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2,300-Year-old Maya ruins destroyed for pastureland

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Category: Archaeological
Created on Saturday, 04 December 2010 11:24

Mexico City –  An ancient Mayan residential complex some 2,300 years old was destroyed by heavy machinery in the southeastern Mexican state of Yucutan to clear the land for pasture on a private ranch, officials told Efe.

According to experts at the National Anthropology and History Institute, or INAH, the Maya site near the town of Chicxulub dates to the 300 B.C. Preclassical Period and is registered as No. 15 in the Yucutan archaeological catalog.

"The presence of remains were previously known in the area and for that reason INAH will act quickly," the communications chief of the public institute, Julio Castrejon, said.

He also said that, as a first step, the national coordinating team for judicial and archaeological matters went to the Yucatan on Thursday to prepare a technical appraisal of the presumed damages.

A previous inspection carried out Wednesday by archaeologists Angel Gongora and Victor Castillo determined that the ancient Mayan settlement covering 1 square kilometer (250 acres) suffered "irreversible" damage because the nucleus of the settlement was directly affected, the daily Reforma said Thursday.

"If that is so, the loss is total and irreparable," Gongora said.

Both experts said that among the rubble left by the earthmoving equipment they found the remains of walls, roofs and stairways, and a block from a cylindrical column believed to form part of the portico of one of the buildings.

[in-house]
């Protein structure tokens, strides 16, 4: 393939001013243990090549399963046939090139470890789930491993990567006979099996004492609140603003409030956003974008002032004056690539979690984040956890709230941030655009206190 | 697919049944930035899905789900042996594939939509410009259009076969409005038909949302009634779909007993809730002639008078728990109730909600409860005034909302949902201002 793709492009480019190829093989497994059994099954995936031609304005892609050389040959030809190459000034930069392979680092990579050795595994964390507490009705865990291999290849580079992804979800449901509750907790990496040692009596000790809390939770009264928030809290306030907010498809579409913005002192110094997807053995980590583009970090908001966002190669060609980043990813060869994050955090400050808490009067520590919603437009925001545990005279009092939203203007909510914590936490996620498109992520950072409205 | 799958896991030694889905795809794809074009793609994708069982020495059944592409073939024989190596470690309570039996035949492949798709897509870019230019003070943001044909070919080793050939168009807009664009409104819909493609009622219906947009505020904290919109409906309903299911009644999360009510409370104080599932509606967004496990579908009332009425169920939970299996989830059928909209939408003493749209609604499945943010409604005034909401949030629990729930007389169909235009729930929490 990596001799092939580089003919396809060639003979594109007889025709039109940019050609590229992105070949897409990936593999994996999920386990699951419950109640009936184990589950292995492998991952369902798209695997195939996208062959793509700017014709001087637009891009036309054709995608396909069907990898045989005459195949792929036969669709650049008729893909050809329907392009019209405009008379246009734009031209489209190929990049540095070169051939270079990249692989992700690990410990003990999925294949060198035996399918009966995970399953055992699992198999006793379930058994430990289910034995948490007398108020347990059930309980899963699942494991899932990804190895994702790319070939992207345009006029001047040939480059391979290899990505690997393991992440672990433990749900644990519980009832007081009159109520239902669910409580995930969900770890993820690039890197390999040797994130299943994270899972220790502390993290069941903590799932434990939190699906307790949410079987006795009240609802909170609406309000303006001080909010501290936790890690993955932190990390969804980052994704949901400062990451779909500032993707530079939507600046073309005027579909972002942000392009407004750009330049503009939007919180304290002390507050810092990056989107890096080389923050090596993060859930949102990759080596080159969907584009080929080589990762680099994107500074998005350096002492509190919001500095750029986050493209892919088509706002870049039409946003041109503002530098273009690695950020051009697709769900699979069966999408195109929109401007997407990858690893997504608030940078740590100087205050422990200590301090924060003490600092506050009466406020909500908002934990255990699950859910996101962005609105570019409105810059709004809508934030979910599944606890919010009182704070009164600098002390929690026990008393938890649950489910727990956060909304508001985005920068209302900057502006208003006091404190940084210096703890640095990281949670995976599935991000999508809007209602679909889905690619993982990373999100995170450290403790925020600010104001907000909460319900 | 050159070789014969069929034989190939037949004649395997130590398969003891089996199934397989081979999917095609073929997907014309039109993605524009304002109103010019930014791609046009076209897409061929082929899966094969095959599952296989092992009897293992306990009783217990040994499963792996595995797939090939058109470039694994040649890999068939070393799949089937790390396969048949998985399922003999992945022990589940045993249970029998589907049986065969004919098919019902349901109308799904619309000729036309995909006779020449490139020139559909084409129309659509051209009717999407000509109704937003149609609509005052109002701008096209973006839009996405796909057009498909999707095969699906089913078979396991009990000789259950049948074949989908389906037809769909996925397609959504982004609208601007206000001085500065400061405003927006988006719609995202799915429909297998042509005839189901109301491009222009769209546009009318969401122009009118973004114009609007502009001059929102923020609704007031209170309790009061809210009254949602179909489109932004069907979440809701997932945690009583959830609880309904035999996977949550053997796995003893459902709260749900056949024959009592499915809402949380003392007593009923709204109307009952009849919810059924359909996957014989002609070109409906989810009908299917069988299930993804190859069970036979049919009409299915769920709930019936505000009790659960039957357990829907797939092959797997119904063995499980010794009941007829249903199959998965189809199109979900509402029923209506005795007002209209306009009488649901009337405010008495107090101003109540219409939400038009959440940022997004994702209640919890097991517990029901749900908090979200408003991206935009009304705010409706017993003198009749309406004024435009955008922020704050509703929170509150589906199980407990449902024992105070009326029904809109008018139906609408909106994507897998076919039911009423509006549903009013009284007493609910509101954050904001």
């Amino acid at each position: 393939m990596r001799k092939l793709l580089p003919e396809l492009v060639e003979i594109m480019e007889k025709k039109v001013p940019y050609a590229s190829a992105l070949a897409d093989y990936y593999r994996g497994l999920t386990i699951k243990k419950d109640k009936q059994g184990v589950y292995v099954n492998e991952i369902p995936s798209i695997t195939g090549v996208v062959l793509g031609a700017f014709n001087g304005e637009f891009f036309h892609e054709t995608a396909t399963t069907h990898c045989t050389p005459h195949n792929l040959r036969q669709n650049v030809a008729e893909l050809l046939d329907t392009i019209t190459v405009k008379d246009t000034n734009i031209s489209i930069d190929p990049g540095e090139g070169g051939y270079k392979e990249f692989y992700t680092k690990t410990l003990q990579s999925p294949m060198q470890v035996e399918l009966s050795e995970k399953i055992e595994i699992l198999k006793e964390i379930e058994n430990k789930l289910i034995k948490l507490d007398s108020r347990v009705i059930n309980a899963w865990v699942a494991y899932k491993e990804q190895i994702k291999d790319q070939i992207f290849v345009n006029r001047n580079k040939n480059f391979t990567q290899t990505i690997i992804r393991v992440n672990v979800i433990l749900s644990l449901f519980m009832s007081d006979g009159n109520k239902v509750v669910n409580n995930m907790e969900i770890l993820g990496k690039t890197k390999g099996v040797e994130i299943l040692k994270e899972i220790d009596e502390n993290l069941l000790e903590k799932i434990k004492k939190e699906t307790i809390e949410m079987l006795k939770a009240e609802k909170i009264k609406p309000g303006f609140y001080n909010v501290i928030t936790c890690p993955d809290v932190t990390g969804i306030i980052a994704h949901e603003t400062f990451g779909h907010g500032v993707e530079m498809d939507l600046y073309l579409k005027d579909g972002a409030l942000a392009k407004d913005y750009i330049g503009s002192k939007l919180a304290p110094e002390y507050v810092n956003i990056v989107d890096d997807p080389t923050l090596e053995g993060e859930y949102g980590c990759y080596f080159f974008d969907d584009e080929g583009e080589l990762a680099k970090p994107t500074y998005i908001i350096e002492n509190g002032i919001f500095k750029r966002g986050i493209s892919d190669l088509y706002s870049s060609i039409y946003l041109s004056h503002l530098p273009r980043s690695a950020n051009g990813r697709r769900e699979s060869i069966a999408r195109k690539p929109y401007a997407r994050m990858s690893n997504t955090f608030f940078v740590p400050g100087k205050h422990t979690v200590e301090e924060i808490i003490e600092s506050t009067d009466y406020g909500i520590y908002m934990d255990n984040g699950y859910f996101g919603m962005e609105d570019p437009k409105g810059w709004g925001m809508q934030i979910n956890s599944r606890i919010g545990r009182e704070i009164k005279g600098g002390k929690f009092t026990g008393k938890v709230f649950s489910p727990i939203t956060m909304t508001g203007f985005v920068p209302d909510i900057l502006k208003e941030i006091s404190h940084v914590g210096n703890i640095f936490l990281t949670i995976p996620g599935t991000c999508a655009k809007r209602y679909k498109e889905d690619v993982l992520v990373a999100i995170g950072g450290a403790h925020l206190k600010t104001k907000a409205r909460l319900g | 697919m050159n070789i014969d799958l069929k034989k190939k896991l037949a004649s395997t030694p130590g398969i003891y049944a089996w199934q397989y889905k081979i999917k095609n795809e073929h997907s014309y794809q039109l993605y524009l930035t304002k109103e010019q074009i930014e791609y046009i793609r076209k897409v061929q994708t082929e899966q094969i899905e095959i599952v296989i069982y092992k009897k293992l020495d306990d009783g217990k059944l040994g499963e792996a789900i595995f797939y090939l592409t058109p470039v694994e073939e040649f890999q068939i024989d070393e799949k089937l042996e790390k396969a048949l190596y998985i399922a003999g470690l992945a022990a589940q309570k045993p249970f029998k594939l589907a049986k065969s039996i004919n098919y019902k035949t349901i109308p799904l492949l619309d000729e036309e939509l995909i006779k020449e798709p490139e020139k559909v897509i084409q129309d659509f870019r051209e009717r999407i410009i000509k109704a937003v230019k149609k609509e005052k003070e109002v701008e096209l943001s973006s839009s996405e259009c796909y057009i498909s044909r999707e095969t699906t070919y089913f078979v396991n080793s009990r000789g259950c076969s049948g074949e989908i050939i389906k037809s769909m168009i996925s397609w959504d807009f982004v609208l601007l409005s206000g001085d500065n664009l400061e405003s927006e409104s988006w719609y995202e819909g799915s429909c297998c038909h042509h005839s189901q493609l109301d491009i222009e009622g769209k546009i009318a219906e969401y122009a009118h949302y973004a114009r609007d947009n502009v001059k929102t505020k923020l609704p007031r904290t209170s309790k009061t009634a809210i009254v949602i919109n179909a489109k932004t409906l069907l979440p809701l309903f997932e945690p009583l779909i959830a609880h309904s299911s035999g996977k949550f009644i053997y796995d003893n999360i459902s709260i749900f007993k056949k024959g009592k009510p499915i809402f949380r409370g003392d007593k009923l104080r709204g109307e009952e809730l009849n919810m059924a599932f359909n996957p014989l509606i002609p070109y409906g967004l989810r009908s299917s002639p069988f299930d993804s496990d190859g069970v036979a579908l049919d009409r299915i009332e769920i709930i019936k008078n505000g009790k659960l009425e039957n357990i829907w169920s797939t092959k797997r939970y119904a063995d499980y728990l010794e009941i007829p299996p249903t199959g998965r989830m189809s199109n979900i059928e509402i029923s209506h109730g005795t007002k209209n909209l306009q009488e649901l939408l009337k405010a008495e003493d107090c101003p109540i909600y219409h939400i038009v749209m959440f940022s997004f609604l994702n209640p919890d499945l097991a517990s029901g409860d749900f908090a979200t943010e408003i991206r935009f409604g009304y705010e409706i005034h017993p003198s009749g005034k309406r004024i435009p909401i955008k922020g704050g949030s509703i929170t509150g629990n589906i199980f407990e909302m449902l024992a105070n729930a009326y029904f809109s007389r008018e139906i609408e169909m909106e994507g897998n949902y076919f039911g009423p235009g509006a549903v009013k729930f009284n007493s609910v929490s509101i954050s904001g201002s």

Also toppled and cleared away were seven structures and two altars that stood in the main square. The largest building was more than 3 meters (10 feet) tall.

Though at first the owner of the premises, Ricardo Ascencio Maldonado, denied what had happened, he later admitted that the work was done to level the ground for pastureland, the reason he used heavy earthmoving machinery, the newspaper said.

He said that he bought the land three months ago and no one ever told him it was an archaeological site, in spite of which INAH has summoned him to testify before its attorneys to get to the bottom of what happened.

"Our duty is to protect the nation's cultural heritage and we will act according to that principle," Castrejon said.

Courtesy Fox News